The pull of water from the soil to the leaves causes water in the transpiration stream to be under negative pressure decreasing the water potential below zero. The osmotic concentration also contributes to the decrease in leaf water potential but with much lesser extent. Thus, the surface tension force is approximately balanced by a force induced by negative water potential resulting in concavely curved water-air interfaces in leaves. The lowered water potential causes a reduction in the equilibrium water vapor pressure in internal (sub-stomatal/intercellular) cavities in relation to that over water with the potential of zero, i.e., over the flat surface. The curved surface causes a reduction also in the equilibrium vapor pressure of dissolved CO2, thus enhancing its physical solubility to water. Although the water vapor reduction is acknowledged by plant physiologists its consequences for water vapor exchange at low water potential values have received very little attention. Consequences of the enhanced CO2 solubility to a leaf water-carbon budget have not been considered at all before this study. We use theoretical calculations and modeling to show how the reduction in the vapor pressures affects transpiration and carbon assimilation rates. Our results indicate that the reduction in vapor pressures of water and CO2 could enhance plant water use efficiency up to about 10% at a leaf water potential of −2 MPa, and much more when water potential decreases further. The low water potential allows for a direct stomatal water vapor uptake from the ambient air even at sub-100% relative humidity values. This alone could explain the observed rates of foliar water uptake by e.g., the coastal redwood in the fog belt region of coastal California provided the stomata are sufficiently open. The omission of the reduction in the water vapor pressure causes a bias in the estimates of the stomatal conductance and leaf internal CO2 concentration based on leaf gas exchange measurements. Manufactures of leaf gas exchange measurement systems should incorporate leaf water potentials in measurement set-ups.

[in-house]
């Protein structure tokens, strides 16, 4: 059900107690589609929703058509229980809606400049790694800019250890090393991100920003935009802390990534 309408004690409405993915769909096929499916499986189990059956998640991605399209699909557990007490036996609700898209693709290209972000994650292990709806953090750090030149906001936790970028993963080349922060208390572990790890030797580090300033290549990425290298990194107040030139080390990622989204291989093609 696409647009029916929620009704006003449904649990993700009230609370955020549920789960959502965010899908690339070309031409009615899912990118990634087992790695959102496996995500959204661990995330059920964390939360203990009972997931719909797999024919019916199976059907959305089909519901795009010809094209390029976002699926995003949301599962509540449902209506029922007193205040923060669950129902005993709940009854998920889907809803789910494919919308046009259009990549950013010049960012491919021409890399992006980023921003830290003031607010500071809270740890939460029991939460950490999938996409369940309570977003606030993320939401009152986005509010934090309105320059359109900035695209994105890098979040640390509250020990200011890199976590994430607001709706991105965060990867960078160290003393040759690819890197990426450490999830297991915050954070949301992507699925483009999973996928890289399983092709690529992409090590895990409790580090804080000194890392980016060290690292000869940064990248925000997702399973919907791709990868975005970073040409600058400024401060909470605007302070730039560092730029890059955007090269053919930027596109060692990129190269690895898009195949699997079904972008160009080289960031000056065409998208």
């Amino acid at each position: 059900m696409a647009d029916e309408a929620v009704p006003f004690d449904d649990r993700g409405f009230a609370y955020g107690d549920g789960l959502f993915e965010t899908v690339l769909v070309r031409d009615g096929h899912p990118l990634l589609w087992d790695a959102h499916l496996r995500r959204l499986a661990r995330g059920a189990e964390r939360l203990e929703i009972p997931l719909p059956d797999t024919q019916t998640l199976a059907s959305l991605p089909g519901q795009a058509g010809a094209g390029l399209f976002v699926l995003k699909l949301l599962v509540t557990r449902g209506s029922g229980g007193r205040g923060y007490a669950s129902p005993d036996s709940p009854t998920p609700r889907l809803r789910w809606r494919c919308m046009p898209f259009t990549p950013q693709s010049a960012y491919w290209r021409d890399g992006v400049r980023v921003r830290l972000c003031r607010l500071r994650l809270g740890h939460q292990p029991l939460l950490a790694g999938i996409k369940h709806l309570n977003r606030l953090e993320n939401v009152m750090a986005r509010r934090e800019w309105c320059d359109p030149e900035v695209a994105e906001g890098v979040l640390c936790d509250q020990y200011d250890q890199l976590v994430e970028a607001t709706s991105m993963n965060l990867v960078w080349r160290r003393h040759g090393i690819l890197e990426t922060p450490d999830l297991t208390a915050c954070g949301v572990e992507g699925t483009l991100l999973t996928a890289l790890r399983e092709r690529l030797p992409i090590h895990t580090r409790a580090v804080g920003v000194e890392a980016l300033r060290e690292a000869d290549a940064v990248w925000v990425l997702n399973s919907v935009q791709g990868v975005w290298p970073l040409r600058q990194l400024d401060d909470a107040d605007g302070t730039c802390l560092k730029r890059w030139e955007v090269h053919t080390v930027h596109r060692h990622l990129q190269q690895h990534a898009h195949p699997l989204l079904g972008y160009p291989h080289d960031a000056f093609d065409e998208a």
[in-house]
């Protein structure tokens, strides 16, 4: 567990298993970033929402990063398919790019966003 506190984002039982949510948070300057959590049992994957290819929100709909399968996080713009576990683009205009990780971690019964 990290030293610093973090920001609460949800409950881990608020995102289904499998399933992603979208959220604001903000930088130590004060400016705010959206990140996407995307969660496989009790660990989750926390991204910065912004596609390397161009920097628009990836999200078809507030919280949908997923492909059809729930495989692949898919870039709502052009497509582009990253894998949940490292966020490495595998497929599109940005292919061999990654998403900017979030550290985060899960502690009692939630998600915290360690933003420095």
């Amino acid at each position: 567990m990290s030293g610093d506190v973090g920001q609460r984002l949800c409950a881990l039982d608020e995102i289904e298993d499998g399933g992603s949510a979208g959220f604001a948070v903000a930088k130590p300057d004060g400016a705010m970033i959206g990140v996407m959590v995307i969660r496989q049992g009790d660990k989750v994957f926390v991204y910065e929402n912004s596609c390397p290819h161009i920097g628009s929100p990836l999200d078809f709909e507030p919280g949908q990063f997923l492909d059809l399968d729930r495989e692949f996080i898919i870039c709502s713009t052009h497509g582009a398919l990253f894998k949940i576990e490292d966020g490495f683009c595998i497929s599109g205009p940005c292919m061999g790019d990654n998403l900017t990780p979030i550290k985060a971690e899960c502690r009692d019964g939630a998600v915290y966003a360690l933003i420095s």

Vesala, T., Sevanto, S., Grönholm, T., Salmon, Y., Nikinmaa, E., Hari, P., & Hölttä, T. (2017). Effect of leaf water potential on internal humidity and CO2 dissolution: Reverse transpiration and improved water use efficiency under negative pressure. Frontiers in Plant Science, 8(FEBRUARY). https://doi.org/10.3389/fpls.2017.00054